What others think of you is truly meaningless in your life. Don’t choose to repeat to yourself the negative, blaming, guilty, enervating thoughts you heard in school, or from a parent or anyone else. Those are merely the sounds of a person who doesn’t know how to be happy and they’re innocently blaming you. What they think is their issue. What you think is your reality.
In 1970 Soviet weightlifter Vasily Alexeyev became the first person to lift 500lbs. Many had tried the feat before him and failed. Alexeyev himself had failed at it several times in training.
The best version of the story goes; that his coach came to him one morning with a plan. The World Championships were getting too close. They had to try something radical. They would train by starting him at a much lower weight and he would work his way up to 500lbs more quickly.
Vasily grabbed the first set of weights and hoisted them over his head, then he dropped them in preparation to go to the next weight. Except no one moved to add weight. Instead they applauded. Vasily Alexeyev had just lifted the apparently impossible 500lbs. And he’d done it simply by believing he could.
If a dedicated, eight time World Champion can lift a weight he’s tried to lift many times before, just by believing he can, what might you do? What sort of limiting thoughts do you play through the reality of your mind? And what would your life look like if you quieted those judgmental, critical, negative thoughts? What would happen to your Being?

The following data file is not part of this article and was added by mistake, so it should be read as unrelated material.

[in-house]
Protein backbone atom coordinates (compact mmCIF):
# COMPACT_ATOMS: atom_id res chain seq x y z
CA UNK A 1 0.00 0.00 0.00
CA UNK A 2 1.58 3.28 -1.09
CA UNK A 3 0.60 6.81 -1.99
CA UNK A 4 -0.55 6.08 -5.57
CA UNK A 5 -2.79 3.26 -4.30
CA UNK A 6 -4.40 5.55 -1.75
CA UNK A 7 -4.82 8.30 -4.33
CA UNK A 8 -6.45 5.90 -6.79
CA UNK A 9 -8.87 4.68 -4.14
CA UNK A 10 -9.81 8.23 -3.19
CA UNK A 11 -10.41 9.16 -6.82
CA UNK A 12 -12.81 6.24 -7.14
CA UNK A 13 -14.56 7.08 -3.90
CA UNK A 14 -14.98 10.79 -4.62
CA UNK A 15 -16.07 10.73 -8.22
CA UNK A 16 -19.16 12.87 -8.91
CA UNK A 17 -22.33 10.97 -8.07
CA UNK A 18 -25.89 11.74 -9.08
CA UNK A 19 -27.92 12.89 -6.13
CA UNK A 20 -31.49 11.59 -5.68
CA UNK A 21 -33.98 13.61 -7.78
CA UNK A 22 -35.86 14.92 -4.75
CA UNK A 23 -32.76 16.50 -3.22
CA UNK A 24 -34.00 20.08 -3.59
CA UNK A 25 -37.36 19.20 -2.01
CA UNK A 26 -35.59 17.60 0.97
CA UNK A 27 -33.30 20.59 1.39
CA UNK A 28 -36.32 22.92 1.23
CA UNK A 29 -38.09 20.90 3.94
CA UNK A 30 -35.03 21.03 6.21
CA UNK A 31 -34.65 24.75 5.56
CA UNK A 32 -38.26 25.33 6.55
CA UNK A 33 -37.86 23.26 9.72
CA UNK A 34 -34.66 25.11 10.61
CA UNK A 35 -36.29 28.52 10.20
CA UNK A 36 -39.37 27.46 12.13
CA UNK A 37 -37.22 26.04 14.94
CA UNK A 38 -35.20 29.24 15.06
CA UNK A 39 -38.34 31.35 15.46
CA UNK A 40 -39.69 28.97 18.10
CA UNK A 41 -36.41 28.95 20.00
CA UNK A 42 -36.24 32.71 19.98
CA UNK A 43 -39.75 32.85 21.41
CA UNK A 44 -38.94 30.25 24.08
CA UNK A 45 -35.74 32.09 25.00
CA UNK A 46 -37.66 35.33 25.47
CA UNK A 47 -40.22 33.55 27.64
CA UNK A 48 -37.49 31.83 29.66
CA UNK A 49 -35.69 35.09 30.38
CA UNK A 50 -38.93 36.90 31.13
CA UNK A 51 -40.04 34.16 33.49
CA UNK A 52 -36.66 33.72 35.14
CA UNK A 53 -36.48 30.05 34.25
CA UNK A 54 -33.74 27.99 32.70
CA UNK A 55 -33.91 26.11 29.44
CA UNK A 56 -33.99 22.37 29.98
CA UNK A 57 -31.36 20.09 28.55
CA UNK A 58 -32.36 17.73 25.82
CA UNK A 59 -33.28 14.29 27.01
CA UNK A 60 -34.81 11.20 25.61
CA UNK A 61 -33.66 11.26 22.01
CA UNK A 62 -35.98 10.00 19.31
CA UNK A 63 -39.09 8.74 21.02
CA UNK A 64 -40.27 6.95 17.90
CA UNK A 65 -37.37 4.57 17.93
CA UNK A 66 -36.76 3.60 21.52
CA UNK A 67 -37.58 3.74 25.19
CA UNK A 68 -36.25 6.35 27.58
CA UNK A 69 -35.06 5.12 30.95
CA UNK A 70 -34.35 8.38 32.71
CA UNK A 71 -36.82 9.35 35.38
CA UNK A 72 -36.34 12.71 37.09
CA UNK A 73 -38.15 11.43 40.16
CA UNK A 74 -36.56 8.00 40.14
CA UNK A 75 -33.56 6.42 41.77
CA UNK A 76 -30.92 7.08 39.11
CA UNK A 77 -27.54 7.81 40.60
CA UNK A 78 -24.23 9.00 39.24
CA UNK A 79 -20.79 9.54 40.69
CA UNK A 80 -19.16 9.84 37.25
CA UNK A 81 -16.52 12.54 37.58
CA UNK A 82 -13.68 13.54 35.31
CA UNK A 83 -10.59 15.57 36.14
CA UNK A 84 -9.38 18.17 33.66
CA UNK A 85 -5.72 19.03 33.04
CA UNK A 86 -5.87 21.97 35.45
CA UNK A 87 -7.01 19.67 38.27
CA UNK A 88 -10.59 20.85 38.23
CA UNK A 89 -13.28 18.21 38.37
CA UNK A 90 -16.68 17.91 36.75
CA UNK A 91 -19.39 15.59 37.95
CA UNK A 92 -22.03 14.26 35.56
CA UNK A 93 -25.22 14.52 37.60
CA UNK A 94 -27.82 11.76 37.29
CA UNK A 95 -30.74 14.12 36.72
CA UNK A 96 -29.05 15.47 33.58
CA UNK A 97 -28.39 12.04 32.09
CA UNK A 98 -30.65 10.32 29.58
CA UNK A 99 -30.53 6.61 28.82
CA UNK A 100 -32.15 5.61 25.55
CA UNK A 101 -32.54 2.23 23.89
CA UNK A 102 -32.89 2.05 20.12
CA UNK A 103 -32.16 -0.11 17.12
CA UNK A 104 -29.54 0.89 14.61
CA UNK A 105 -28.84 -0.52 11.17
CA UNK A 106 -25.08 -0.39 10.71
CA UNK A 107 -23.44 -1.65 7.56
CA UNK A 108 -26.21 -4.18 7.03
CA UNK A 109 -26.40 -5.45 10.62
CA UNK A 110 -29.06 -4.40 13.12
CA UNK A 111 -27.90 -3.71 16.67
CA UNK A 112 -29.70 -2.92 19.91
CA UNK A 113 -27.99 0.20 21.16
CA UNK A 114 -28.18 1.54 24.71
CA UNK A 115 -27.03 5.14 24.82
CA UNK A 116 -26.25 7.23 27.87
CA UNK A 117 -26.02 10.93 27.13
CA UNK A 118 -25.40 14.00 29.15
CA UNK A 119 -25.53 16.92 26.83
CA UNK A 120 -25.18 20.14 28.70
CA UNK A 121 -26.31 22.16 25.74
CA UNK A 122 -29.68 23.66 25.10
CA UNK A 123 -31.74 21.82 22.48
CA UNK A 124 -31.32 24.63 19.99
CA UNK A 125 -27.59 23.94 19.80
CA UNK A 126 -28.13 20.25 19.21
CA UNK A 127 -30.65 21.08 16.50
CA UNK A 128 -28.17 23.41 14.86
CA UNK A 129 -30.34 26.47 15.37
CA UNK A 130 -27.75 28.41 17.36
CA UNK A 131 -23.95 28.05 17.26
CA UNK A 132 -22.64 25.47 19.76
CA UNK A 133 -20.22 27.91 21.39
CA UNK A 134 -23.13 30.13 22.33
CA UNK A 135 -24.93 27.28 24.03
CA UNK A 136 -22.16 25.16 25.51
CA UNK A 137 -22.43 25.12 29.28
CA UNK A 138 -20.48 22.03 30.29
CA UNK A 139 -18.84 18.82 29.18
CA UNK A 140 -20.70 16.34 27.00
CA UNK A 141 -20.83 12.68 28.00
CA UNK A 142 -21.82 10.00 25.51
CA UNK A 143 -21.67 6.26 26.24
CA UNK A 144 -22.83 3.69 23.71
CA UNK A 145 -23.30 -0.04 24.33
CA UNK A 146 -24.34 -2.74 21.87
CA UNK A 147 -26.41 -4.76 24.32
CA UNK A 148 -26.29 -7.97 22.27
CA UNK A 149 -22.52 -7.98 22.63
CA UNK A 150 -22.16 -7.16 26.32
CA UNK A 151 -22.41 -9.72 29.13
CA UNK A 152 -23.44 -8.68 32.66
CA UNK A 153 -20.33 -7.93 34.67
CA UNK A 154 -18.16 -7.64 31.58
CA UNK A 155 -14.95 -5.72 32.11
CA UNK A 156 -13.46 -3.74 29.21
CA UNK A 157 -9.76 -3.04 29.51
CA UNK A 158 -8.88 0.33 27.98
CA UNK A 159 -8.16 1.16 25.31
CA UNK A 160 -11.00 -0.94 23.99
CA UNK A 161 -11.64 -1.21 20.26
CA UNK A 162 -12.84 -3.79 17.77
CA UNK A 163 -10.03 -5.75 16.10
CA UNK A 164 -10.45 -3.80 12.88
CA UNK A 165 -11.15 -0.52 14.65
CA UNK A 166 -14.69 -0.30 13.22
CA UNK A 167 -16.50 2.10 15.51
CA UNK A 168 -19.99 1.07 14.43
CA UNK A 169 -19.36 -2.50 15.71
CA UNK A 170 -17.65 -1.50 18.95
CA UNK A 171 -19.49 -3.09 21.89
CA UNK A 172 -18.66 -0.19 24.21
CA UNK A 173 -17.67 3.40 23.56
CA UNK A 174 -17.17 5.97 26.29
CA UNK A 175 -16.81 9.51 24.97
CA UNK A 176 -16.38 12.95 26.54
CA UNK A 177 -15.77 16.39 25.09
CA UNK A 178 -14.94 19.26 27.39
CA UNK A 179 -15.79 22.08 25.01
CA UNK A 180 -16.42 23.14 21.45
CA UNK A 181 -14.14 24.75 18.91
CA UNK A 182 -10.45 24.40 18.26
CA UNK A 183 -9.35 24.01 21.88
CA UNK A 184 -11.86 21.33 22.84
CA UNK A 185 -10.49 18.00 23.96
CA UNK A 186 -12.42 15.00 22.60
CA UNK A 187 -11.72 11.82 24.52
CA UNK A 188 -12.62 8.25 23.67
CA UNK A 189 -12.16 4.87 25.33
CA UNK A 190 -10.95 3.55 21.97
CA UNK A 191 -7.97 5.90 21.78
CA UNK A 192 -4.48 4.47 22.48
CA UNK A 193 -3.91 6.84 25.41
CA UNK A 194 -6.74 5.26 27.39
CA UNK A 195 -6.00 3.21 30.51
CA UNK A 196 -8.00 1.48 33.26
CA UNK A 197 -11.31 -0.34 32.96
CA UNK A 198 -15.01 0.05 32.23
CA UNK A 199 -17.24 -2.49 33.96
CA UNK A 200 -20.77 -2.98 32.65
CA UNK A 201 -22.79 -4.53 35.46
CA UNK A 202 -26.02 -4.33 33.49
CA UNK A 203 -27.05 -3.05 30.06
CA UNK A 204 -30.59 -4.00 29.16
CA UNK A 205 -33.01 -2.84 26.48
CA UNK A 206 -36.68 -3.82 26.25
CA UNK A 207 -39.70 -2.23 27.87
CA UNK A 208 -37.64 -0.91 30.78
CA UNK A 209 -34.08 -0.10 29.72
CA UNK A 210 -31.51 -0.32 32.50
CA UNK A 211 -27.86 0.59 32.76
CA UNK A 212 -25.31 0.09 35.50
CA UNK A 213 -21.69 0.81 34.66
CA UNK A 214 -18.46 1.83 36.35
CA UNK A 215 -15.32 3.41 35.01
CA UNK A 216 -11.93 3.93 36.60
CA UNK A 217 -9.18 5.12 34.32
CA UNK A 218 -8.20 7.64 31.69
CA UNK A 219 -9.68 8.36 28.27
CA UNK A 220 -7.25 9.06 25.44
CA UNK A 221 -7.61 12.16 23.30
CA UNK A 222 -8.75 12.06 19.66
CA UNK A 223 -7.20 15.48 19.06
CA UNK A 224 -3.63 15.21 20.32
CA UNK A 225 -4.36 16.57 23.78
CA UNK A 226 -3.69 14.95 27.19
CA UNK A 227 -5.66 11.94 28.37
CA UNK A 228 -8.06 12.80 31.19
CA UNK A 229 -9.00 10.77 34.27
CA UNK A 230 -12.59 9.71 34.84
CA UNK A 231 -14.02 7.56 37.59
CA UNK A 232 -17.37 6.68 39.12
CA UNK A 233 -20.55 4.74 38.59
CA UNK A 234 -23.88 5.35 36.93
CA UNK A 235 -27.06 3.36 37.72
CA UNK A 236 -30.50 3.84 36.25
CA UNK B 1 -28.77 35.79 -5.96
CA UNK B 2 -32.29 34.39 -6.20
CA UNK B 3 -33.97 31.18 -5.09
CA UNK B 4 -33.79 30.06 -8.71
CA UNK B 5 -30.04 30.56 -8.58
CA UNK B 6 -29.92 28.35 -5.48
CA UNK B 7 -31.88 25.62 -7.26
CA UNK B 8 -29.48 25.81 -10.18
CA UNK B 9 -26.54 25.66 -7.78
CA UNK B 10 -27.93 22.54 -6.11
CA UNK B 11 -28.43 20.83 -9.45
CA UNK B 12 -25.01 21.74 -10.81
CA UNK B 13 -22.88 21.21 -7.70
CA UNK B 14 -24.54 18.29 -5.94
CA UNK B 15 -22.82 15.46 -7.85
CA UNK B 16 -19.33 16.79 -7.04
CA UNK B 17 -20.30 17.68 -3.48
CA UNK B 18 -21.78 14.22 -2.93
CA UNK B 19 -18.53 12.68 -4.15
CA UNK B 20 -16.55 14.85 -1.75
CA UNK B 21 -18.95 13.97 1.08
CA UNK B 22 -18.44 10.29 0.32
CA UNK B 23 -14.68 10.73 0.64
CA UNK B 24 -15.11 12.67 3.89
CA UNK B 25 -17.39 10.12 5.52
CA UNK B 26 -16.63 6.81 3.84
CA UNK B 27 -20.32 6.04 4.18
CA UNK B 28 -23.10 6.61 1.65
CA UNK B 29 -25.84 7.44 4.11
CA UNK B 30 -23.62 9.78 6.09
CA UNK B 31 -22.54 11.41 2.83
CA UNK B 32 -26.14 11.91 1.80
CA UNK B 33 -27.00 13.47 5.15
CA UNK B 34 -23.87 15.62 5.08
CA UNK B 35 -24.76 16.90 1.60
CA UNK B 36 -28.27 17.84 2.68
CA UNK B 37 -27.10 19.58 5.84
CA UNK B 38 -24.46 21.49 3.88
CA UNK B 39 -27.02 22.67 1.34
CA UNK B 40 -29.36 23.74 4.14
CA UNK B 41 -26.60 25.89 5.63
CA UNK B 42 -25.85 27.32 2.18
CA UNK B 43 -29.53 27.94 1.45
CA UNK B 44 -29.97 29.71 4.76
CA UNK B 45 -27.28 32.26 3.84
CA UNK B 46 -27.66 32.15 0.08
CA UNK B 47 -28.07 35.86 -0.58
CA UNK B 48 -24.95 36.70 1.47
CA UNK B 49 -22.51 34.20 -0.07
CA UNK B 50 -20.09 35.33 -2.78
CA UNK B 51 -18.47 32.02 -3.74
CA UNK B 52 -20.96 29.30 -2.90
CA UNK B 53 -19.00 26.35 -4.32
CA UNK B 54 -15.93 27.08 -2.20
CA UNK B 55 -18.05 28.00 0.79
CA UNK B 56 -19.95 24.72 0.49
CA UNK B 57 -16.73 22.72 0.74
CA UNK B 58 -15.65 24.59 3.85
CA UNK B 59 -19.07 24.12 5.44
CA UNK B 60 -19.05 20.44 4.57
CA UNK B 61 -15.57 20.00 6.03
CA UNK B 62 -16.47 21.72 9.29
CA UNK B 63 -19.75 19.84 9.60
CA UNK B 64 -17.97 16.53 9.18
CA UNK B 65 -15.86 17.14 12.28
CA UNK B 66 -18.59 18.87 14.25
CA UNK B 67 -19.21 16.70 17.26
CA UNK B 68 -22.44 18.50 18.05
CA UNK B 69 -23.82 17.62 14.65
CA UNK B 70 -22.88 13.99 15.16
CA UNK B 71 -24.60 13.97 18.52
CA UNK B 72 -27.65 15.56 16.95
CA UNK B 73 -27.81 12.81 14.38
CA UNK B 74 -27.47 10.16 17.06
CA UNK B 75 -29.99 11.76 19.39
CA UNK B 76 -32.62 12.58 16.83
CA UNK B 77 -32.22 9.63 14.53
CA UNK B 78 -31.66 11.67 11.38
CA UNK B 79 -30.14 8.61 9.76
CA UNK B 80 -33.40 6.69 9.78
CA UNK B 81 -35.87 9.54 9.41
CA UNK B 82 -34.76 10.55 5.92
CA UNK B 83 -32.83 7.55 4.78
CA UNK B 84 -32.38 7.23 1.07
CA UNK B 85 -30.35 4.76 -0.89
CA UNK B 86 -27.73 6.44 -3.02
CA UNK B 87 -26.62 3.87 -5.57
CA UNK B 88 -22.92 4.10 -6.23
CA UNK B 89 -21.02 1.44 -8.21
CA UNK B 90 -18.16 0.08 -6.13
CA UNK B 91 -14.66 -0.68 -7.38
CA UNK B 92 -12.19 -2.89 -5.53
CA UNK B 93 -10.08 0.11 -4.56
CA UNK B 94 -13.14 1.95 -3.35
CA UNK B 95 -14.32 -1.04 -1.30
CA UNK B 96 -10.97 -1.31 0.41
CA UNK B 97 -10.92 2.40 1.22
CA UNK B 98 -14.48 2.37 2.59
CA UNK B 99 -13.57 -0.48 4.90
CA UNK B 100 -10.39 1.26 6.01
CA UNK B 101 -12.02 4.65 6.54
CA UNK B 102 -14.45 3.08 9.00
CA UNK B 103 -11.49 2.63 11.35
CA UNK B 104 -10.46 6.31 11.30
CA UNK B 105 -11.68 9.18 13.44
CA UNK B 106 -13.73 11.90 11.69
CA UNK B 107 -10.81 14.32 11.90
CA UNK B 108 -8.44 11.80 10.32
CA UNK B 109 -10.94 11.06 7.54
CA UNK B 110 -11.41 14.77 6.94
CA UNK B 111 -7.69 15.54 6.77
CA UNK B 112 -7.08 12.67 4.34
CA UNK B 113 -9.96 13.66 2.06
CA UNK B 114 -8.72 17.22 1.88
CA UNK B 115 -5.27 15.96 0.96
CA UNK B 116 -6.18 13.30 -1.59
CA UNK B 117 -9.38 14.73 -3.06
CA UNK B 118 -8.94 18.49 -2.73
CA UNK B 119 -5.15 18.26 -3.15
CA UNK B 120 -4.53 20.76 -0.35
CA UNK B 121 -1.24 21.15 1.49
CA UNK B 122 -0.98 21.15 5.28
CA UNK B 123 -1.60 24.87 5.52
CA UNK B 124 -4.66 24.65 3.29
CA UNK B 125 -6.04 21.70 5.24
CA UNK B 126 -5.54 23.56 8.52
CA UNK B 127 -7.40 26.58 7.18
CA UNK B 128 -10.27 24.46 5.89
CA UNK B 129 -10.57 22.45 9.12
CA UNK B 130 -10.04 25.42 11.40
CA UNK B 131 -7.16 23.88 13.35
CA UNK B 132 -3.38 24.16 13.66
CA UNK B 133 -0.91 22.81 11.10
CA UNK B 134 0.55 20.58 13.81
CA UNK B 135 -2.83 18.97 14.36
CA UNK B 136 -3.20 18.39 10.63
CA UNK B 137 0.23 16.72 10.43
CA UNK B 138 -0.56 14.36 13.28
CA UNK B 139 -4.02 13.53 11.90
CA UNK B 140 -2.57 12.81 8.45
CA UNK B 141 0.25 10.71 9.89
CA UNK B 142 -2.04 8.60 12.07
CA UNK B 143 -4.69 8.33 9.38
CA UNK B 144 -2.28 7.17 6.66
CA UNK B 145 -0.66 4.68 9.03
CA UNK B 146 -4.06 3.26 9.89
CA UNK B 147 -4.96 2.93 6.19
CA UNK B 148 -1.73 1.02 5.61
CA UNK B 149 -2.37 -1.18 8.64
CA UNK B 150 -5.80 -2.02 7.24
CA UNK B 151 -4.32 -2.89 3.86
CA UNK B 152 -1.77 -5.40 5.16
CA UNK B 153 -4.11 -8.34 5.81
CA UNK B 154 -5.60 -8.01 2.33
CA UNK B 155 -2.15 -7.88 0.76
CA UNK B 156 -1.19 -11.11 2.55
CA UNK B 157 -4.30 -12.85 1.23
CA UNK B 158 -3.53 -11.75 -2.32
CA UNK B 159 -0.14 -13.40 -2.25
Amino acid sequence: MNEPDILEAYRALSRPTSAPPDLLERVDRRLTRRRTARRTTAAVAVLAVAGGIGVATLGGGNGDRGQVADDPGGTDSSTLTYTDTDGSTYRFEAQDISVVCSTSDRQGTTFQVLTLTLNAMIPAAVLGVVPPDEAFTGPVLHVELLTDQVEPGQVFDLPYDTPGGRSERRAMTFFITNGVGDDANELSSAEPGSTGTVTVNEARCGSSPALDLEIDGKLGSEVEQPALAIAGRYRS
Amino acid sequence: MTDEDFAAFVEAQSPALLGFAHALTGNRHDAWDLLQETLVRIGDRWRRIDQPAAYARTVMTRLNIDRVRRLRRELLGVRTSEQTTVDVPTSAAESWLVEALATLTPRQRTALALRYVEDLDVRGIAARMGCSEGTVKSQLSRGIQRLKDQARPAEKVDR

I’ll tell you what would happen. The same thing that happened to Vasily. You’d be stronger.
Use your thoughts wisely. Enjoy your day.
Scott McPherson is a writer, public speaker, and mindfulness facilitator who works with individuals, companies and nonprofit organizations around the world.
Following a serious childhood brain injury Scott McPherson unwittingly spent his entire life meditating on the concepts of thought, consciousness, reality and the self. This made him as strange to others as they were to him. Seeing the self-harm people created with their own overthinking, Scott dedicated part of his life to helping others live with greater awareness. He is currently a writer, speaker and mindfulness instructor based in Edmonton, AB, where he finds it strange to write about himself in the third person.